Hatherleigh's Carnival Day starts with the first run of blazing tar barrels through the streets at 5 in the morning. You would be surprised how many people waken - or perhaps stay up - to see this spectacular event. During the morning the Carnival President and previous year's disco carnival queen judge the decorated shop windows.
The children's afternoon procession is led by the Town's Silver Band; then the Prince & Princess float and the float of the disco carnival queen, followed by the children who have dressed in imaginative costumes. This procession starts at the top of the Town and proceeds to the Market where the children are judged and the Carnival Royalty are crowned by the President of the Carnival Committee.
The evening procession is very dramatically led by flaming torches and the Silver Band. The amazingly decorated floats travel slowly around the Town allowing spectators to appreciate their themes and craftsmanship. Many floats are covered with crepe paper, but materials and paint are also used. The most colorful float is of course the one of the disco carnival queen. The procession is enhanced by the various costumed walking guys (collectors) and the different bands - brass, samba, pipe and majorette.There is a final run of tar barrels after the procession, ending in a bonfire at the Market.
Most of the traditions have remained in one form or another. The Carnival was originally called The Hatherleigh & Meeth Hospital Association Carnival at the turn of the 20th Century. Its aim was to raise money to pay for residents' hospital care. Today, profits are still donated to local charities. Eventually the Carnival was combined with the Town's Guy Fawkes celebrations and was held on the first Wednesday in November. Before the advent of Guy Fawkes and dating back to pagan times, it is believed there were fire celebrations, including the rumors that effigies of townsfolk who had done wrong in the previous year were burnt.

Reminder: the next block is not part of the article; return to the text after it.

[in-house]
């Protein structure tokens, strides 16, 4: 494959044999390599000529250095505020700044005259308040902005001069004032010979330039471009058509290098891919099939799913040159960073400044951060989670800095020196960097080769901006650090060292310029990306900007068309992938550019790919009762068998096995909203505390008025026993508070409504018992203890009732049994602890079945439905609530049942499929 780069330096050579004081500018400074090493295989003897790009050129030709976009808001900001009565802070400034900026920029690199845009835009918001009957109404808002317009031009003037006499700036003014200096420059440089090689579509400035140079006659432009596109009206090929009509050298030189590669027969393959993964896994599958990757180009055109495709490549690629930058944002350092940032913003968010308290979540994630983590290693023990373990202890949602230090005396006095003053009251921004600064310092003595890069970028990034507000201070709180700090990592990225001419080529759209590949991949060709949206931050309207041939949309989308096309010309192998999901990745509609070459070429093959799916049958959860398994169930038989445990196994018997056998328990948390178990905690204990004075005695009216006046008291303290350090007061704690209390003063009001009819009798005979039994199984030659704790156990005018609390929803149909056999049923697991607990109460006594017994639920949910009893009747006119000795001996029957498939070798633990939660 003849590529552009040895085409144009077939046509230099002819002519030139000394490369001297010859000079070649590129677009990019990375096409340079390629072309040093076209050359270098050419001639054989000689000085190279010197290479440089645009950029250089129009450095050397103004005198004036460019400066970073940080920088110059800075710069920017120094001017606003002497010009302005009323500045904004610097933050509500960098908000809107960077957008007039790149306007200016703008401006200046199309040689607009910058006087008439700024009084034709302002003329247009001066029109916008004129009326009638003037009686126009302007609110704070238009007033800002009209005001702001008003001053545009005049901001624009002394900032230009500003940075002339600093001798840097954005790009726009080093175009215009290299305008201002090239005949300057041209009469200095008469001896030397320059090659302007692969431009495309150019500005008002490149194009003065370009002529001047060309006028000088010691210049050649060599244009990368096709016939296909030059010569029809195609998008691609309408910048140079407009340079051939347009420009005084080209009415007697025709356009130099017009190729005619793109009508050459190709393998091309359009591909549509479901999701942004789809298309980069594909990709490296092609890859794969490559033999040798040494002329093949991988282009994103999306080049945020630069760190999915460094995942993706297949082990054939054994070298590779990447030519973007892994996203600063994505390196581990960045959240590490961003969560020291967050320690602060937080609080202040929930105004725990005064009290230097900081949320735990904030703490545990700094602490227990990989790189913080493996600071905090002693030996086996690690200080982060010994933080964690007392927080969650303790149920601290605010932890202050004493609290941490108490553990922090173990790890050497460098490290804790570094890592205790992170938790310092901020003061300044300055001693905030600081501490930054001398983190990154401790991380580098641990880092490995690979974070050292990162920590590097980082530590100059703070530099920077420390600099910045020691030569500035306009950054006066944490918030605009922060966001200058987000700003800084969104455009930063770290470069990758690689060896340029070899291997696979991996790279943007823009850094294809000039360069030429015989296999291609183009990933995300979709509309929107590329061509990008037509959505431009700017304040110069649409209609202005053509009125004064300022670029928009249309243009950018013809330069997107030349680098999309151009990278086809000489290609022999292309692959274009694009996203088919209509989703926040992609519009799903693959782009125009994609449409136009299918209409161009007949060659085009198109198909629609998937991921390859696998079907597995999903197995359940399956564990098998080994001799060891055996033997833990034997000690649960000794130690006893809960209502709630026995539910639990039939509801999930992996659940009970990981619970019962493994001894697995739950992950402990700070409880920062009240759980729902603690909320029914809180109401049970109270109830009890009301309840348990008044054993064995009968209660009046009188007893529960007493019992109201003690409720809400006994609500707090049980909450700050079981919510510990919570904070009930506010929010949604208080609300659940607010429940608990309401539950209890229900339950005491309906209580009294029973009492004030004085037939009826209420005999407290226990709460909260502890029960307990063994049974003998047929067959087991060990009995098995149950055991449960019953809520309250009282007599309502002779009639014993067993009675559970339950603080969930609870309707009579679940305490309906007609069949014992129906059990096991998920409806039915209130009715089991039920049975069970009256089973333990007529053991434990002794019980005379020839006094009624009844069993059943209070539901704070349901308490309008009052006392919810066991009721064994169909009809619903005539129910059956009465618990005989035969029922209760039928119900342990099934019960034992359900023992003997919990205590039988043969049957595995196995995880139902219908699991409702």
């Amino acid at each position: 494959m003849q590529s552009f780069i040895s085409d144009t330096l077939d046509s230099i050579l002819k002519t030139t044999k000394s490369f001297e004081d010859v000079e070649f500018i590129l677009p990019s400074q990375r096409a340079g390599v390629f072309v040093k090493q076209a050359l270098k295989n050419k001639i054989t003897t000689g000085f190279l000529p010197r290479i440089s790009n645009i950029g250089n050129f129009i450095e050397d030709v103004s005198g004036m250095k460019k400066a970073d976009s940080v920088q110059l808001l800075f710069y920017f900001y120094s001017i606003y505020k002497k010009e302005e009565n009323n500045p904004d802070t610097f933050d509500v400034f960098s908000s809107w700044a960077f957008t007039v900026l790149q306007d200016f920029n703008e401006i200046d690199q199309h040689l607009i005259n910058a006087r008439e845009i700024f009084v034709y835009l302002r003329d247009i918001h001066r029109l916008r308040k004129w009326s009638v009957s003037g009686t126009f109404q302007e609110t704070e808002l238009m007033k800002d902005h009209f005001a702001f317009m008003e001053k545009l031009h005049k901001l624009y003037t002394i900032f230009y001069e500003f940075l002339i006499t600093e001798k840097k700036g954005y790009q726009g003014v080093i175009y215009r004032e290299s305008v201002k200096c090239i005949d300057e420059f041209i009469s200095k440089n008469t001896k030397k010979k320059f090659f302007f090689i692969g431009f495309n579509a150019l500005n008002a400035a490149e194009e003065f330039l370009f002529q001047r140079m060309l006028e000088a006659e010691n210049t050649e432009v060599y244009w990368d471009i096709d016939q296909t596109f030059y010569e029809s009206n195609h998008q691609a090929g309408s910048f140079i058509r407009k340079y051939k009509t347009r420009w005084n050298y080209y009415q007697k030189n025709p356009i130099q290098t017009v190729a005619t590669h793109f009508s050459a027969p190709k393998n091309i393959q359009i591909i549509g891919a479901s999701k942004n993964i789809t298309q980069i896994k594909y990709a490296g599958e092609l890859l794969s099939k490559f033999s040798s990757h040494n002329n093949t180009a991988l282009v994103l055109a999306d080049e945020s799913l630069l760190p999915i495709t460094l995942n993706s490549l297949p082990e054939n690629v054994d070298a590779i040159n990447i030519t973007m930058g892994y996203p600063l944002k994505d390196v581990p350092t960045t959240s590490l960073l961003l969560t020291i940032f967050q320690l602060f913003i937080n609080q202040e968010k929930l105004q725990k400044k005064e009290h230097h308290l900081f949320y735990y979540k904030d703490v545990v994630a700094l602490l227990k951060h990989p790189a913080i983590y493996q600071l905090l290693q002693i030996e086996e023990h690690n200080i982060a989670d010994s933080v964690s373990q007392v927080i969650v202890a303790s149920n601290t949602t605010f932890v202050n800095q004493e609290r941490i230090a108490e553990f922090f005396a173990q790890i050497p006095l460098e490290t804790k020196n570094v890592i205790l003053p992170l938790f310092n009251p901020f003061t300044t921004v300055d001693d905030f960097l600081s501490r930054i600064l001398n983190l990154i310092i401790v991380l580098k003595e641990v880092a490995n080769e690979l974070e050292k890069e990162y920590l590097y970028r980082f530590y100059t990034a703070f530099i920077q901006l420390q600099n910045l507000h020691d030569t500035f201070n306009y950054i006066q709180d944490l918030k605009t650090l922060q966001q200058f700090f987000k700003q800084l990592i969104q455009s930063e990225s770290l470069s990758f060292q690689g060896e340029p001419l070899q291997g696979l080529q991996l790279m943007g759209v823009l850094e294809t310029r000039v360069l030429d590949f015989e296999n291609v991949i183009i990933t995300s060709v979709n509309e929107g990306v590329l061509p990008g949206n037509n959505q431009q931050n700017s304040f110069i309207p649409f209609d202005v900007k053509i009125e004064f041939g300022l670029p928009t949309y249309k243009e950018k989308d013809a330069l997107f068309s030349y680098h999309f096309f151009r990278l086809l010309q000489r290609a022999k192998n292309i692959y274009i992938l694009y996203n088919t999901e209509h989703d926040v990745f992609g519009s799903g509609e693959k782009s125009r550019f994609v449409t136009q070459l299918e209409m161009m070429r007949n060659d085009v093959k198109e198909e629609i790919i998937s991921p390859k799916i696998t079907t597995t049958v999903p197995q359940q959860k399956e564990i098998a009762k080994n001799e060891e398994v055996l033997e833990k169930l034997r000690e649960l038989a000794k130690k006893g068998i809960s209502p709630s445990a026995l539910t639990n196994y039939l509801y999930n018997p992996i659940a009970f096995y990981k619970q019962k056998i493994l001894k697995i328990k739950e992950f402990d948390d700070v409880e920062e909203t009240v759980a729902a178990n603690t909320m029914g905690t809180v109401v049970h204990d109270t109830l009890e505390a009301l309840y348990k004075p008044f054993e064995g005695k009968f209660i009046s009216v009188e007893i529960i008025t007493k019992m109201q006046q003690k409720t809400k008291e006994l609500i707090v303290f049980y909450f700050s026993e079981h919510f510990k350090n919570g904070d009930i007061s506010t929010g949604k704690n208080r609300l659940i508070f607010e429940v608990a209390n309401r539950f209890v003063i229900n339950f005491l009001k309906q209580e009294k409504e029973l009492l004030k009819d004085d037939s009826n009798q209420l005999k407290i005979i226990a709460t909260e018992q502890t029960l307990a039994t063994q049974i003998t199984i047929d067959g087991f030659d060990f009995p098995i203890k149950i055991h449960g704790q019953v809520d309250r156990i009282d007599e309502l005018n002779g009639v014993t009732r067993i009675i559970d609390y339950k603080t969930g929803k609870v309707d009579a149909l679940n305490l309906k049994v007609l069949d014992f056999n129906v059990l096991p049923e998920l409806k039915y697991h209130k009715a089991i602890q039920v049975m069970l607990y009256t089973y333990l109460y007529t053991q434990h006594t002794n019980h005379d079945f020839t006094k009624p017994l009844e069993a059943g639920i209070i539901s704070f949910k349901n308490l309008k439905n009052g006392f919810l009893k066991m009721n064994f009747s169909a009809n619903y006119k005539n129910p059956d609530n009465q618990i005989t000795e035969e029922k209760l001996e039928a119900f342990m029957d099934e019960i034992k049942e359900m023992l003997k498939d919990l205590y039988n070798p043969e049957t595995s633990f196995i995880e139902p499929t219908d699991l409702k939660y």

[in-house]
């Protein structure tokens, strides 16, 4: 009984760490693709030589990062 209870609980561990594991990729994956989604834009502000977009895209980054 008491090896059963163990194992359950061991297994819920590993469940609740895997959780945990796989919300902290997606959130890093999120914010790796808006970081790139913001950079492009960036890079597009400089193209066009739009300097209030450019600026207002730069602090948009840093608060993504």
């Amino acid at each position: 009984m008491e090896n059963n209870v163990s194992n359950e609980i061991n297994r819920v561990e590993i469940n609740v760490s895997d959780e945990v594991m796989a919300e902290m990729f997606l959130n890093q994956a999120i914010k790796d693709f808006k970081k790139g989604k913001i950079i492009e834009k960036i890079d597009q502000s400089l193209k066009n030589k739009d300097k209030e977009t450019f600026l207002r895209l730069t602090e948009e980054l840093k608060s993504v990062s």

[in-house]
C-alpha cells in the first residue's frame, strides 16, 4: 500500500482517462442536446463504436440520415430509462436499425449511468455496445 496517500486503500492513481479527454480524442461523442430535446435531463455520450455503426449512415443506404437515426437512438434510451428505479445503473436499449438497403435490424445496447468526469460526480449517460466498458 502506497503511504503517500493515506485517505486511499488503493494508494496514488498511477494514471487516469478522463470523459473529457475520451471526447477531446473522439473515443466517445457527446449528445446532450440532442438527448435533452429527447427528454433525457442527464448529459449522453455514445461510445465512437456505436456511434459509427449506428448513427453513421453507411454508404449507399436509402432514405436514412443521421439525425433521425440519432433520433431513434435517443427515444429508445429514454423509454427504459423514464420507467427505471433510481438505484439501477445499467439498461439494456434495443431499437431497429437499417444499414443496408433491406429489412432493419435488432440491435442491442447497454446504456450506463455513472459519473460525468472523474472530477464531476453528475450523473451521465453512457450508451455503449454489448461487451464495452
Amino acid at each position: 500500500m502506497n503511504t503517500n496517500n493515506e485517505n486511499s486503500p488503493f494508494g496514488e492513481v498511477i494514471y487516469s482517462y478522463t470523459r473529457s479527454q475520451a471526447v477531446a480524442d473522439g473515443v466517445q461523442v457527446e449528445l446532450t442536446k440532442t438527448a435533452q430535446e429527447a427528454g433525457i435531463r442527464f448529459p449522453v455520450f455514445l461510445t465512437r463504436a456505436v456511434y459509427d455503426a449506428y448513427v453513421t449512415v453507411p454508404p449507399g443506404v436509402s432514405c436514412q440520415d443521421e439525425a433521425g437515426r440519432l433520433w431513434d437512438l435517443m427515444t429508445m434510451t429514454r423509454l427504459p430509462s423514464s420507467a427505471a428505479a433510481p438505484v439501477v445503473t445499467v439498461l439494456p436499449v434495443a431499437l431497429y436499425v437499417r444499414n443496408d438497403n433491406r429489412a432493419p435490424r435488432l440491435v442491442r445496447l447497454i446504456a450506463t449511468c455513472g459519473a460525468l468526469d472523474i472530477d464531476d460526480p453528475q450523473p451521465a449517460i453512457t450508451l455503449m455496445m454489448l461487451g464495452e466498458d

In latter years the day of the Carnival had to be moved to a more work/school friendly Saturday and that is about the only change to this wonderful, traditional celebration.
This year the committee has held an exhibition of past Carnival Photographs and memorabilia, with the added attractions of a Punch & Judy Show and Hatherleigh Silver Band, a Dance for Past Kings, traditional election of the Disco Carnival Queen & The Teenage Princess selection disco party with music by Harmony Dance Band, a couple of workshops at the Primary School, an Edwardian Fancy dress Parade & Fete and of course the Royalty Disco in September. As well as all the events the committee, whilst celebrating the past 100 years, have also joined the 21st century with the new range of fleeces, sweatshirts, T-Shirts and caps which all have the tar barrel logo and are very reasonably priced.
The Carnival was awarded a National Lottery grant to help cover the cost of the centenary celebrations and to enable the committee to purchase 2-way radios which will help the safe stewarding of the carnival. Finally Commemorative Carnival programs are also available and they are free!